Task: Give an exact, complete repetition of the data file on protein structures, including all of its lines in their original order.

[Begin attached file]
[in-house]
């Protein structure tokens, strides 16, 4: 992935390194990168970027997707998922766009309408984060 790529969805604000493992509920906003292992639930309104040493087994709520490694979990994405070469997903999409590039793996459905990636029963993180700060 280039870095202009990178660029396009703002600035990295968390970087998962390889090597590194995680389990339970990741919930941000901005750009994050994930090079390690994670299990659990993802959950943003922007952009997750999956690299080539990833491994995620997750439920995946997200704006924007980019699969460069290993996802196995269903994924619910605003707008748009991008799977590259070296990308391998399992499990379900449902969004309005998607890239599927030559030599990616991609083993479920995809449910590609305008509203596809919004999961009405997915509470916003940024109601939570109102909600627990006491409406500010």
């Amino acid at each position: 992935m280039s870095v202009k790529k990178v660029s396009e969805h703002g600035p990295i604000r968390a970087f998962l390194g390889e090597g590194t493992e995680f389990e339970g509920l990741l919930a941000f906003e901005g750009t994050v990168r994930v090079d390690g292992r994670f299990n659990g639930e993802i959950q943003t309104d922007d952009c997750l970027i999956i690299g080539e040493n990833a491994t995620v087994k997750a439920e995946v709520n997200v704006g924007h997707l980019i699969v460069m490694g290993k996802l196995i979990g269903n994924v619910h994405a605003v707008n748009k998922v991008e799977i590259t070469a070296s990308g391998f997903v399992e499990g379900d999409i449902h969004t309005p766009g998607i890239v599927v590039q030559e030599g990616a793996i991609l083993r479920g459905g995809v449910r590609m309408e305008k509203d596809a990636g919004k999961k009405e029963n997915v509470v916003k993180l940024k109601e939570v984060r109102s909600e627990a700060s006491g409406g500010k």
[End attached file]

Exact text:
[in-house]
């Protein structure tokens, strides 16, 4: 992935390194990168970027997707998922766009309408984060 790529969805604000493992509920906003292992639930309104040493087994709520490694979990994405070469997903999409590039793996459905990636029963993180700060 280039870095202009990178660029396009703002600035990295968390970087998962390889090597590194995680389990339970990741919930941000901005750009994050994930090079390690994670299990659990993802959950943003922007952009997750999956690299080539990833491994995620997750439920995946997200704006924007980019699969460069290993996802196995269903994924619910605003707008748009991008799977590259070296990308391998399992499990379900449902969004309005998607890239599927030559030599990616991609083993479920995809449910590609305008509203596809919004999961009405997915509470916003940024109601939570109102909600627990006491409406500010």
């Amino acid at each position: 992935m280039s870095v202009k790529k990178v660029s396009e969805h703002g600035p990295i604000r968390a970087f998962l390194g390889e090597g590194t493992e995680f389990e339970g509920l990741l919930a941000f906003e901005g750009t994050v990168r994930v090079d390690g292992r994670f299990n659990g639930e993802i959950q943003t309104d922007d952009c997750l970027i999956i690299g080539e040493n990833a491994t995620v087994k997750a439920e995946v709520n997200v704006g924007h997707l980019i699969v460069m490694g290993k996802l196995i979990g269903n994924v619910h994405a605003v707008n748009k998922v991008e799977i590259t070469a070296s990308g391998f997903v399992e499990g379900d999409i449902h969004t309005p766009g998607i890239v599927v590039q030559e030599g990616a793996i991609l083993r479920g459905g995809v449910r590609m309408e305008k509203d596809a990636g919004k999961k009405e029963n997915v509470v916003k993180l940024k109601e939570v984060r109102s909600e627990a700060s006491g409406g500010k």